Our Flower Communion ceremony celebrates beauty, human uniqueness, diversity, and community. This week I’ll share some of the flowers recently in bloom on our grounds. Large and small; outrageous and discrete; pink, orange, purple, and white. Living in an interdependent web with our local bees, beetles, butterflies and other insects with an objective of continuing into the future.
Our peonies are not shy.
Our Ohio buckeye (Aesculus glabra) grows over the peonies. The plants in this part of our garden are clearly in competition for pollinators.
Not to be outdone, the bearded iris shouts “hey bees, over here”.
We have a wonderful collection of bulbs near our entrance, carefully selected to provide summer-long blooms. I believe this is an allium.
One of the two new white fringe trees (Chionanthus virginicus) planted behind the statue in our memorial garden last year. The fleecy flowers are said to resemble an old man’s beard.
This past week, we planted about twenty new native shrubs along our front path. The silky dogwood (Cornus amomum) is currently in flower. These shrubs should get to be ten feet tall in a couple of years. I’ll highlight our new shrubs in a future post.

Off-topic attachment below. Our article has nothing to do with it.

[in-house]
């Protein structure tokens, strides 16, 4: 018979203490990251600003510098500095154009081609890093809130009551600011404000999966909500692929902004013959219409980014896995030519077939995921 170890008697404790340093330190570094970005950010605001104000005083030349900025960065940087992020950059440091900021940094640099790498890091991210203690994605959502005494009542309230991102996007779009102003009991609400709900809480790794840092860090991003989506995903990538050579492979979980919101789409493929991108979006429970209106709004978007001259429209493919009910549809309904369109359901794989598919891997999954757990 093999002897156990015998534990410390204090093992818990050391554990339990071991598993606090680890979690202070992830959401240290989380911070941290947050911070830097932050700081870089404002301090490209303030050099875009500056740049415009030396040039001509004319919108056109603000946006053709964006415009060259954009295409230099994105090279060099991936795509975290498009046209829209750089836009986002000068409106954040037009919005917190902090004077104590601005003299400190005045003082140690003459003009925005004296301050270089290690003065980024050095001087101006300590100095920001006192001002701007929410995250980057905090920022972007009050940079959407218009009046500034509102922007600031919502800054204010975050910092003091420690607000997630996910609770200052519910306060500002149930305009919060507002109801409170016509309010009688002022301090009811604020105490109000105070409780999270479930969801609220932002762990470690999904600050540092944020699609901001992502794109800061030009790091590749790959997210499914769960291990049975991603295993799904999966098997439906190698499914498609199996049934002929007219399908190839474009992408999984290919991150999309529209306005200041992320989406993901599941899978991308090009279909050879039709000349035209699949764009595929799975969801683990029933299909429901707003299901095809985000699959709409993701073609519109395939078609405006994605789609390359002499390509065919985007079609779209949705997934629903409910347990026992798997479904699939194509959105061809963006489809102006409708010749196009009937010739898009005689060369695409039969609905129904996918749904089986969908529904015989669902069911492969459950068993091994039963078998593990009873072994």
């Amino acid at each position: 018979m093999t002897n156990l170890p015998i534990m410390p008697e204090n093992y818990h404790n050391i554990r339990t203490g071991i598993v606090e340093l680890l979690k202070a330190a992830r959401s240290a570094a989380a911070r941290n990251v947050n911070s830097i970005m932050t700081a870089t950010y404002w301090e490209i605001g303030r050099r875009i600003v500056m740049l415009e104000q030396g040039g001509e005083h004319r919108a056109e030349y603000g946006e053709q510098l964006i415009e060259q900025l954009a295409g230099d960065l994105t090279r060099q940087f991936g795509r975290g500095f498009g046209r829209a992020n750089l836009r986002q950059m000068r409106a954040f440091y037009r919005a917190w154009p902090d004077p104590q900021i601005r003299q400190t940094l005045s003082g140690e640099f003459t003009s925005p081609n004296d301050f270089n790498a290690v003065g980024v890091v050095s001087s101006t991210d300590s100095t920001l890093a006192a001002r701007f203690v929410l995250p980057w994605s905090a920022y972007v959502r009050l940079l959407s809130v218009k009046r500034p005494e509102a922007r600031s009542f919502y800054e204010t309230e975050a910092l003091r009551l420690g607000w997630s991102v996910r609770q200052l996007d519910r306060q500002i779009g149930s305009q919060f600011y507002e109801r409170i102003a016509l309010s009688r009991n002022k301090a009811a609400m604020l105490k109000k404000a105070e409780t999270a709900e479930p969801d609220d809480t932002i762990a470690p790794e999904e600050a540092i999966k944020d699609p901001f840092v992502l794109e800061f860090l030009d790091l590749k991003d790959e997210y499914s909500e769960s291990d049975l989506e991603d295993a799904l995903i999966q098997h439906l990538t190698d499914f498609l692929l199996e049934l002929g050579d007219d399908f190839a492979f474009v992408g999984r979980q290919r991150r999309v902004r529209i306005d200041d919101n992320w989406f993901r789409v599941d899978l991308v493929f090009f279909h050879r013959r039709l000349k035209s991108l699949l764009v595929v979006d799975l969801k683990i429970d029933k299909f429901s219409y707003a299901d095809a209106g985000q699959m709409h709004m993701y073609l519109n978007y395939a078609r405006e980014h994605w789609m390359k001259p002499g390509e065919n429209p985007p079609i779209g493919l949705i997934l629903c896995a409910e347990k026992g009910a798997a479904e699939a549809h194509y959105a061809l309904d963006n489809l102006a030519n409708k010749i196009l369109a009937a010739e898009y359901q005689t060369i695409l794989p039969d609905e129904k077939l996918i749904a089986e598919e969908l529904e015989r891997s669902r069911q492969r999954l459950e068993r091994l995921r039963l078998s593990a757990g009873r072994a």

Last but not least, one of the most common plants on the grounds with the coolest name of any plant – Enchanters nightshade (Circaea lutetiana). The Latin name refers to the enchantress Circe of Greek mythology. Alas, the plant does not appear to have any magical (or medicinal) value. Some sources say it was confused with mandrake, which appeared adjacent to it in an old book. Take some time to look for it next time you are on-site. It’s six to twelve inches tall.
I hope everyone has some time to recharge this week by spending some time outside. Feel free to visit the River Road grounds and take a walk.